I developed three sketches for the wall, one based around nature, one with birds and one with two monkey characters, which was the favoured design. To work with the above factors I kept the illustrations clean and simple, by using big shapes and keeping lots of space around it. I referenced the LIFE logo,which uses a deep orange/yellow, as a starting point to create a limited colour scheme, to aid the finished mural not overwhelming the space. And, I included a fluidity and movement in the designs, so that they would sit comfortably alongside Jon’s wallpaper.
Of course, the phrase had to appear in the mural. The monkey design has the characters telling the phrase to each other, while rejoicing in a rich find of their favourite food. This character has appeared a few times before in my work, so it was exciting to be granted the opportunity to paint him and his friend an a large scale.
With my trusty trolley loaded up with paints, brushes, tubs, rags and all those little things I need to paint, I caught the train from Bristol to Brum and spent the best part of the week painting the two cheeky monkeys onto the meeting room wall. Earphones in and a variety of podcasts, tunes and DJ mixes helped keep me going, as well as a few cups of the strong stuff from the coffee place nearby.
At the beginning of this month, I was to be found in Blaengarw Workmen's Hall painting a 8m x 3m mural for Creation Development Trust. The theme of the mural was "a walk down memory lane" and I had been in communication with the team in Blaengarw finding out about their local area and some of its history. Contributions to the mural also came from local school children and their families.
I sketched out various characters from this research and placed them onto a larger sketch for the mural, which I then projected onto the wall and spent day 1 (of 4) getting in the main background colours.
With only four days to complete the whole mural I asked Creation Trust if they had any volunteers to come and help paint with me, so over the following days there were some wonderful people who put in the hours filling in sections of the mural, along to the delightful sounds of Radio 2.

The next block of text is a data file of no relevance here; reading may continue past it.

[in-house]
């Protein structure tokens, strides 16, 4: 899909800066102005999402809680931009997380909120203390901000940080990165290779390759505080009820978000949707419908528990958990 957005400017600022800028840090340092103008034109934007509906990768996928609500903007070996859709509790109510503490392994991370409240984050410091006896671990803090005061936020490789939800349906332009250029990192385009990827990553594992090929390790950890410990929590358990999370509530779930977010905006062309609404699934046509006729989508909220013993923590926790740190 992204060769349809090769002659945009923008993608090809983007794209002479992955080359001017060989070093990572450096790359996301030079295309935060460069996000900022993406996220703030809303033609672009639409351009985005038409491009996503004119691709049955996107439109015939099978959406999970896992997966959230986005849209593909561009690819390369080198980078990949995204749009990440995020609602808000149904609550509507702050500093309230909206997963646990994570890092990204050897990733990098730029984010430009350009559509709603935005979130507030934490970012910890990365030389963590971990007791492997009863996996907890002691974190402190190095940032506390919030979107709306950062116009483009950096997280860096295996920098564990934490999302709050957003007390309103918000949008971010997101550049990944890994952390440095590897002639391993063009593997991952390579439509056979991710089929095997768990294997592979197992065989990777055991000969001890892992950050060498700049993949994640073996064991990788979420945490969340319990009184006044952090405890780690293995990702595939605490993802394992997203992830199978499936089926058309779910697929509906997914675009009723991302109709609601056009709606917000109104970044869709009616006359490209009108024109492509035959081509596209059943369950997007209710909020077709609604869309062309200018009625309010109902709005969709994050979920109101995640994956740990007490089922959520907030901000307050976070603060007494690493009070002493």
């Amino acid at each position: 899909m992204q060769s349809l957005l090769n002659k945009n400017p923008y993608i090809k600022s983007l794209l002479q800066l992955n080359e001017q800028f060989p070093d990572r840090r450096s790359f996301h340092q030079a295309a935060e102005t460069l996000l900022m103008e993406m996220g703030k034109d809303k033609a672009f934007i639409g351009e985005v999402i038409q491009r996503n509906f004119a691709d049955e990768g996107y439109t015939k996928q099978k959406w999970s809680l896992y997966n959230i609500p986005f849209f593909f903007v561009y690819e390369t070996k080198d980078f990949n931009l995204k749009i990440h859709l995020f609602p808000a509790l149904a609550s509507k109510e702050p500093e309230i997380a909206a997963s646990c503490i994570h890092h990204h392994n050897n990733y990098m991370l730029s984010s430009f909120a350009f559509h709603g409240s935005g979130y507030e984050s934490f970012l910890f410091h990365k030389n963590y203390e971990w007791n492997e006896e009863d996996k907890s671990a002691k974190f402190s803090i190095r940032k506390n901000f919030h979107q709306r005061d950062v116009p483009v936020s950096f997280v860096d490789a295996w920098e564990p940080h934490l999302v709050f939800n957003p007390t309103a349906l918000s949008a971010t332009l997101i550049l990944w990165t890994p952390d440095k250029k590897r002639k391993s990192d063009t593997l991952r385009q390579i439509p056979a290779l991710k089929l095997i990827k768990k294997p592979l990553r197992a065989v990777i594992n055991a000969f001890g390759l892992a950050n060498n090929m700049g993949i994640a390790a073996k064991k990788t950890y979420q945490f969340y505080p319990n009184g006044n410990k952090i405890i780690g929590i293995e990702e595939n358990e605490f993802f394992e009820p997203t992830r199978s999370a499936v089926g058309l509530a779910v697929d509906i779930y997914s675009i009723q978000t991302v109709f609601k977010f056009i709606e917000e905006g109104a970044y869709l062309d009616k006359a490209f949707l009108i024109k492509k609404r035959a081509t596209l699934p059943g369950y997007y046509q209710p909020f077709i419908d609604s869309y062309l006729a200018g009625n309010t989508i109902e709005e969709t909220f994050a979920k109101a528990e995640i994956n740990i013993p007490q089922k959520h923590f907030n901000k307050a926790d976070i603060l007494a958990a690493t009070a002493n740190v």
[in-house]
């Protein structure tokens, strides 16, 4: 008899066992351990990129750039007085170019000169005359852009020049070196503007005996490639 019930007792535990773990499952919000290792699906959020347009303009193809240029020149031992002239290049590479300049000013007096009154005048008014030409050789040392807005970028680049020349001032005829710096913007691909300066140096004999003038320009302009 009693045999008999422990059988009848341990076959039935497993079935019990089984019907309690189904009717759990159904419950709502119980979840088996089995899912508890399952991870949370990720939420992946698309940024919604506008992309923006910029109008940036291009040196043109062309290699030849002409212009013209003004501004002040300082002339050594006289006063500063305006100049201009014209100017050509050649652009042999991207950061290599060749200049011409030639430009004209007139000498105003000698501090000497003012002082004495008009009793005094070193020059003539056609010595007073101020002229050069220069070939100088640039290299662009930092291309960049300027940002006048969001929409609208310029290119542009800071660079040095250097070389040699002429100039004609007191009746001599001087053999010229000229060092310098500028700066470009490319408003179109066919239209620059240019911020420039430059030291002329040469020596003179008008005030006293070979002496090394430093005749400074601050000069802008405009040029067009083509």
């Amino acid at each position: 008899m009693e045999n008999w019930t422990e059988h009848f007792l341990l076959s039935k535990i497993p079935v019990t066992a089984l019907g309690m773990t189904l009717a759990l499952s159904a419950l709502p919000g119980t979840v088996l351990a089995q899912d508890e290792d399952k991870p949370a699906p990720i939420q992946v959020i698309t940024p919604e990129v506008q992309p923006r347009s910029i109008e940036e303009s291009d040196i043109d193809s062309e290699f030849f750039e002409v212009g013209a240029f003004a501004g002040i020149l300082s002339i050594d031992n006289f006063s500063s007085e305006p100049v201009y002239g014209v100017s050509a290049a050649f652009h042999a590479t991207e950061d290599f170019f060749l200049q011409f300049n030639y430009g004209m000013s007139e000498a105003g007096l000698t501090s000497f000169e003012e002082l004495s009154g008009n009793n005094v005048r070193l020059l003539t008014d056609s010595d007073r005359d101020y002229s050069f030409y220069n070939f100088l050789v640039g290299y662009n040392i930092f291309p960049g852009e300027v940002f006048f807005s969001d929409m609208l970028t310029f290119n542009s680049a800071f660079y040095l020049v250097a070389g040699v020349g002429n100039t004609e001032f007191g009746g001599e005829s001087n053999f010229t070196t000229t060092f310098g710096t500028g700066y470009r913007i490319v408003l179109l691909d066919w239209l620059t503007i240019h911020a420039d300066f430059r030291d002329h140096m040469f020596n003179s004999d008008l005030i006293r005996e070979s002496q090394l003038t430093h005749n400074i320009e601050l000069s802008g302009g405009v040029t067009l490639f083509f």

It was still a 60 hour job for myself, so some very early starts and late finishes, but completely worth it. Creation Trust run a local cafe, which provided delicious grub and I'd stuffed my mp3 player full of music to see me through the late hour shift.
Back in August Alfresco Disco invited me to paint up some signage and a mural for their "Welcome to the Sambadrome" party. Fellow Drawn in Bristol member Alexia Tucker assisted with the painting, beyond the call of duty, as there was a lot to do in a short space of time. Also, thanks to Liv Bargman for her contributions to the smaller signs.
During the first half of the event I transformed the face on the mural into a Mexican inspired Day of the Dead mask. By the time I'd finished the party was in full swing.
A few more snaps from the archive, this time hand-rendered typography, illustrating all the shows that happened at Mayfest 2012, working alongside other Drawn in Bristol members (we each had a letter each). More snaps here.
Towards the end of last year and running into 2012 I had the privilege to exhibit some of my bird-themed work in the cafe/bar at Cardiff's 'Chapter'. The show was entitled 'Red Feather' as I had produced 10 new images of robins to be integrated into a bespoke mural for the space.
I neglected to properly blog the images and mural earlier this year, so here they are in full. More images of me creating the mural can be viewed here.
Some of the artwork below is still available for sale and each image can be ordered from my as a limited edition giclee print.
Bristol's long standing and slightly tired looking 'The Prom' is now but a fuzzy memory. In its place is the much cosier and warm 'The Gallimaufry' (already affectionately known as 'The Galli') with it's exposed rough wooden surfaces, nooks and crannies and off-centre artwork. I was commissioned to produce a mural to run along behind the stage area, reflecting some of the artwork I'd produced for 2011's Deep Into The Woods exhibition. Here are the results...